The Coin Toss

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When New York Governor David Paterson appointed upstate Congresswoman Kirsten Gillibrand to Hillary Clinton’s Senate seat earlier this year, he unwittingly set up ground zero for an early debate on President Barack Obama and his economic stimulus plans.

On March 31st, a special election will be held in the 20th Congressional District pitting longtime New York Assembly Minority Leader Jim Tedisco (R- Schenectady) against Democrat businessman and political novice Scott Murphy. The 20th District is an interesting battleground for the first Congressional race since Obama took office, as sits in the increasingly liberal upstate New York, but happens to be a Republican stronghold for decades.

Gillibrand's first win in 2006 was considered a dramatic upset, attributed to a combination of her engaging personality, conservative views on finance and gun control, and an opponent draped in controversy.

Last year the District, like much of the state, voted for President Obama- despite its heavy Republican enrollment. Pundits on both sides of the aisles admit that Tedisco has run a clumsy race, making the outcome that much more important. At the end of the day, Tedisco will not win based on who he is, but if the 20th is concerned with the agenda the President has pushed in his first few months, he stands a fighting change.

Both Murphy and Tedisco have hammered each other on the economic stimulus package. Tedisco has attacked Murphy by claiming he created thousands of jobs for India, stealing work from Americans, and labeling him an outsider… or is it an insider. You can't keep track these days.

Murphy has criticized Tedisco for not taking a stand on the stimulus package, and has more or less campaigned on the back of Obama.

That is until the AIG bonus story broke last week and Tedisco emphatically came out against the Obama economic plan- better late than never. That spurred the Murphy camp to create an ad that could be considered a Tedisco ad depending upon how voters feel when they walk into the voting booth.

I was lukewarm on Tedisco until that ad, which was meant to be a negative piece, but did the opposite. Granted I have strong feelings on the stimulus package, which I’m not sure others do. Murphy has even taken a page from Obama’s book and said the stimulus package will create or save 76,000 jobs in upstate New York.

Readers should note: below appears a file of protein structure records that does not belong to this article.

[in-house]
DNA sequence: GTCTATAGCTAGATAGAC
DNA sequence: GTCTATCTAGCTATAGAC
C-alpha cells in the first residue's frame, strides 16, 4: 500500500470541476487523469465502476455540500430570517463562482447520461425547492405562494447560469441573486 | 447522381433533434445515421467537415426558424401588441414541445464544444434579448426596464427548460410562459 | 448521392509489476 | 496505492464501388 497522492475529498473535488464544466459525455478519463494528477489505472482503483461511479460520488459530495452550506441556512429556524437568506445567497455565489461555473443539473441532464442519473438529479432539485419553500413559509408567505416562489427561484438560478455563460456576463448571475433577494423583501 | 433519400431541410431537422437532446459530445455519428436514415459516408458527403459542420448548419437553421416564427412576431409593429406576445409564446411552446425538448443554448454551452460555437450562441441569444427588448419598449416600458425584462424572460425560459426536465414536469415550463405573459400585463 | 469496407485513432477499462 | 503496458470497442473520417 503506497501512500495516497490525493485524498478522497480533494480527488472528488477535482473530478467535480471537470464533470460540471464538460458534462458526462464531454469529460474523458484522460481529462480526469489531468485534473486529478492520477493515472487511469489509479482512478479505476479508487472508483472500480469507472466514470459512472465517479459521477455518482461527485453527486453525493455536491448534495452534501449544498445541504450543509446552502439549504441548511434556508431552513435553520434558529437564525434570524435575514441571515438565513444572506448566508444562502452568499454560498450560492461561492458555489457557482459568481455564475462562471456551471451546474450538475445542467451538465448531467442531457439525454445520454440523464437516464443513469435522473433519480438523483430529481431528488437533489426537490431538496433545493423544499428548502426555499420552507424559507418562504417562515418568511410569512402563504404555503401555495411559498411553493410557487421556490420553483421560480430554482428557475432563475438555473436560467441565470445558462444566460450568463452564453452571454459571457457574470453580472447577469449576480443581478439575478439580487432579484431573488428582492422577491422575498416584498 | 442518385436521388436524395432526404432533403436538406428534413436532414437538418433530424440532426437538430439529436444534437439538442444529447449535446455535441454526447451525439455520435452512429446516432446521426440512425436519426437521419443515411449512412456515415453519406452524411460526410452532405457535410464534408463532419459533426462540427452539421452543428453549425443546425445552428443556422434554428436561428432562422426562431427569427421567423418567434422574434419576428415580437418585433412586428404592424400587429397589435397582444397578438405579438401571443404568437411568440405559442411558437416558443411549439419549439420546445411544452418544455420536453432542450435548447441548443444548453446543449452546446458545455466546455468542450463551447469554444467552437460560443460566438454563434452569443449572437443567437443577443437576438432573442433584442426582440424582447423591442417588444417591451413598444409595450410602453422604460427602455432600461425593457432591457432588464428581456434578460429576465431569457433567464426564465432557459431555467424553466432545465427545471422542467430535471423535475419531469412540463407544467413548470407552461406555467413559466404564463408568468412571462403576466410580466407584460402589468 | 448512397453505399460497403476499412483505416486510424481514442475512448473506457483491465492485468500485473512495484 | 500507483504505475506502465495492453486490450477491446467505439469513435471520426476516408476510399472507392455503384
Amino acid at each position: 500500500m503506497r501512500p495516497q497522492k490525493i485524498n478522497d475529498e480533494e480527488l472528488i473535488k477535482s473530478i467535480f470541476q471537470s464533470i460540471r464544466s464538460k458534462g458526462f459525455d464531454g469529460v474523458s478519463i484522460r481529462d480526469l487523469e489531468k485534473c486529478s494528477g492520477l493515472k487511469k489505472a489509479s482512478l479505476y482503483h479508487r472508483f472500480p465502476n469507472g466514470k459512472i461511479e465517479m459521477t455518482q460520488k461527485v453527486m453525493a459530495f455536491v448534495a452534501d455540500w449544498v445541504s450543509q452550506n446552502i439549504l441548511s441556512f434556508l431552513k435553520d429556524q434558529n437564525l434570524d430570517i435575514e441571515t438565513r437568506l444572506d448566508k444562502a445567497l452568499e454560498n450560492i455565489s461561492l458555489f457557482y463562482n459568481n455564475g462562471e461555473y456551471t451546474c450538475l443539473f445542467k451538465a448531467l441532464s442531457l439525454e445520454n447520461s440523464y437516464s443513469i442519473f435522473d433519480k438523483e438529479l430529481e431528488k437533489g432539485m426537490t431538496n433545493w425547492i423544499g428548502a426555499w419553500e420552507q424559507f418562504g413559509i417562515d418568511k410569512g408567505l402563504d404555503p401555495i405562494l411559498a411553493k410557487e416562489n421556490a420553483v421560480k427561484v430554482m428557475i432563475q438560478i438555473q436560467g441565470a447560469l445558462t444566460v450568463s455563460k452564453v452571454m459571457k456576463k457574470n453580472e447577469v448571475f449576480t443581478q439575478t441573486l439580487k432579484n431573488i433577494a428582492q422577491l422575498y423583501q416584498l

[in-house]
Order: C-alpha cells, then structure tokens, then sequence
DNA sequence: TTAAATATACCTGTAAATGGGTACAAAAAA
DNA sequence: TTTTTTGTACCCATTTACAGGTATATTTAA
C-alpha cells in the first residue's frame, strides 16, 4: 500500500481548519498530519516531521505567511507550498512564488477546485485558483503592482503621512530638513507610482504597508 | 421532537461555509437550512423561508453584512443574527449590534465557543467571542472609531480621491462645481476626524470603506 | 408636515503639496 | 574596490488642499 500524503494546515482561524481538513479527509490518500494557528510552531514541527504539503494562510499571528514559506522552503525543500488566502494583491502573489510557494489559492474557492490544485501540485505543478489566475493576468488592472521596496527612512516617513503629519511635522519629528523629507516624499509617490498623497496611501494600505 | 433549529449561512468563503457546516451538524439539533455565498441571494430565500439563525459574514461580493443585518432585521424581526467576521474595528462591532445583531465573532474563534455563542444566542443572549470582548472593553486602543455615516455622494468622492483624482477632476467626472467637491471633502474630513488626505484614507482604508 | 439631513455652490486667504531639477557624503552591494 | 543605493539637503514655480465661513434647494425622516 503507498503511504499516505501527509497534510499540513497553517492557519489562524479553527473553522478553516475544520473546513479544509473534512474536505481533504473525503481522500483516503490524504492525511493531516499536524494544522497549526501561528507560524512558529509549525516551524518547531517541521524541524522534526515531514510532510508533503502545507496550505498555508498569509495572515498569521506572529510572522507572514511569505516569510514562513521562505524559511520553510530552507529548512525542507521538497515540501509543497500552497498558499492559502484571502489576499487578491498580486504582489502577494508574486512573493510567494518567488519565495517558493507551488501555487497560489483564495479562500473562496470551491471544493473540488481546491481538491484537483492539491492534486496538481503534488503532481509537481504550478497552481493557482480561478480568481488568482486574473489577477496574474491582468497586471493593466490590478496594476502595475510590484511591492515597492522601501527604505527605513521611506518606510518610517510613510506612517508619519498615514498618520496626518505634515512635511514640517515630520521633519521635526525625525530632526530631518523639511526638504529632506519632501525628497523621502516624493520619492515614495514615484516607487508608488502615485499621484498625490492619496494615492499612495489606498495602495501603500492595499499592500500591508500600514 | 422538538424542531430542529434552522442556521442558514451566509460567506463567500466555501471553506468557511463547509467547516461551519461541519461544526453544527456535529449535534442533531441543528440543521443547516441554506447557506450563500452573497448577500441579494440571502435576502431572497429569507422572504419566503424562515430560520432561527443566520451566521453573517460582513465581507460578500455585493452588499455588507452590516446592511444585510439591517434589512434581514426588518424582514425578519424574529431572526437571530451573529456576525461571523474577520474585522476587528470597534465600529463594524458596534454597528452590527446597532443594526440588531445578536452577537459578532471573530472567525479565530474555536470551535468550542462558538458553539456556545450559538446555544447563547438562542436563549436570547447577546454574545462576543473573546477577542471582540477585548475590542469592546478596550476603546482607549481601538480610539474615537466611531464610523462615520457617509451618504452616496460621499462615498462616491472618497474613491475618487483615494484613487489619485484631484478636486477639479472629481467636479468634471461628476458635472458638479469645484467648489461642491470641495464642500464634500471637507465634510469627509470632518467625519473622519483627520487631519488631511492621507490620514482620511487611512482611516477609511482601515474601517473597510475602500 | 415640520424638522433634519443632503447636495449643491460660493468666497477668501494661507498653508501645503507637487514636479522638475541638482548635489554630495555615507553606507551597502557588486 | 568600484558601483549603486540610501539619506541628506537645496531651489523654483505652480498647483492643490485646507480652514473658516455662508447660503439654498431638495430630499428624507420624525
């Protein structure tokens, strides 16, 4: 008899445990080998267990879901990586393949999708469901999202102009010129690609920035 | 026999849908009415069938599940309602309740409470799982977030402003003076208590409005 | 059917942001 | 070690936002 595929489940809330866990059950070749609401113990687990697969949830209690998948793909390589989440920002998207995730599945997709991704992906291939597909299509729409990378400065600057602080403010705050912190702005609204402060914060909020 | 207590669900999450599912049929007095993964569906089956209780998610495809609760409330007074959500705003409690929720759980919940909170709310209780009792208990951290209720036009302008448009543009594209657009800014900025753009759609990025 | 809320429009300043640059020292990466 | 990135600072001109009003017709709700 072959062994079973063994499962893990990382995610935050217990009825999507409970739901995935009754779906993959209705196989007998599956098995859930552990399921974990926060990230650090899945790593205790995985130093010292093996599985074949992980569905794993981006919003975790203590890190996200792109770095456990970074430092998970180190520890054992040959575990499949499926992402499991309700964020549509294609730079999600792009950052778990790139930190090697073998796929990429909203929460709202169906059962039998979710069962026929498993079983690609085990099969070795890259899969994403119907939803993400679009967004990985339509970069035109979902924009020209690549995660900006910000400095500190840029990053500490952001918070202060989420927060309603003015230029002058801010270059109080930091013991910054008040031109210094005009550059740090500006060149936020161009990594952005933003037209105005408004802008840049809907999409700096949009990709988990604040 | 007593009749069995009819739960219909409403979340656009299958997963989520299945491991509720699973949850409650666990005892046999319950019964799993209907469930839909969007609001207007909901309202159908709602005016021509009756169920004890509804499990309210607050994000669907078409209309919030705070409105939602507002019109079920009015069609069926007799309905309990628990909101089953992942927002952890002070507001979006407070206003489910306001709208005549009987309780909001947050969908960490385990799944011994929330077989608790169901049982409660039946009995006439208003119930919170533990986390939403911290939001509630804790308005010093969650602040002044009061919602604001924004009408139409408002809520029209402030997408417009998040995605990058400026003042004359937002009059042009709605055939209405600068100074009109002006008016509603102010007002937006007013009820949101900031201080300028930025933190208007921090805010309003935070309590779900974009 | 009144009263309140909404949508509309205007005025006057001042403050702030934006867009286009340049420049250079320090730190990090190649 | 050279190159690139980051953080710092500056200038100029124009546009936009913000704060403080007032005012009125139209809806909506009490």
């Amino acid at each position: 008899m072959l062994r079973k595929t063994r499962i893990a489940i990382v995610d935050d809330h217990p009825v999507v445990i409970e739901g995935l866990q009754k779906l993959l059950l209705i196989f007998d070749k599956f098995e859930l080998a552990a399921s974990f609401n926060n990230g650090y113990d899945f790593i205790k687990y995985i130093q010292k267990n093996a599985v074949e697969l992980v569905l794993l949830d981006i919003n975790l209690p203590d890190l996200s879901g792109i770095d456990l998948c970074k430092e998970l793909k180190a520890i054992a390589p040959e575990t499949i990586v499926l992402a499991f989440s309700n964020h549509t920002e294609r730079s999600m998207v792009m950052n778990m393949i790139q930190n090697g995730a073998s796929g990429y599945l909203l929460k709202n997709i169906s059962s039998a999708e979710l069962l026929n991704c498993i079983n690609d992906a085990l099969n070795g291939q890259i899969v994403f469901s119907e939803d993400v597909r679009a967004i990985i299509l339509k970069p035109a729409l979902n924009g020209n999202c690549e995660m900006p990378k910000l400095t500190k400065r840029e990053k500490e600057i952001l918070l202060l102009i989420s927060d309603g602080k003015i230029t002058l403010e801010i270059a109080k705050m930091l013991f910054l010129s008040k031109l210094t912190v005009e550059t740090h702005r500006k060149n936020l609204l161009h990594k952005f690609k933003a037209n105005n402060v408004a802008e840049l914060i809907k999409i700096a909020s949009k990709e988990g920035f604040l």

Upstate television viewers have been inundated with ads from both sides, including productions sanctioned and paid for by the Republican National Congressional Committee and Democrat National Congressional Committee. Both sides are invested heavily in the outcome, despite the fact that today one Congressman makes little difference at this point.

The 2010 mid-term election campaigns are going to start sooner than they have in years past, as each party believes it can capitalize on the current problems facing our nation. This is the pre-game buffet. There have been many issues discussed in the race thus far, but make no mistake that the Economic Stimulus Recovery Act will be the deciding factor.

For the Democrats, it is a race that should’ve been easily won. The District supported Obama, Gillibrand supports Murphy, and he has campaigned on the popularity of the President. Because of the enrollment advantage, a loss would not be devastating, but it would give some pause to a party that seems to believe the entire country is ready to follow it down a path to socialism.

The Republicans faced an uphill battle in winning the seat because of the above factors, and they have been saddled with a candidate that has been consistently inconsistent when it comes to his message. A win would be great, a loss not terrible for a party that needs to life, new ideas, and a new voice, particularly in New York.

At the end of the day it’s a toss up with one week to go. That's ironic when you consider that at this point the race is the coin toss for the 2010 mid-term games. Winner gets ball first. Heads or tails?

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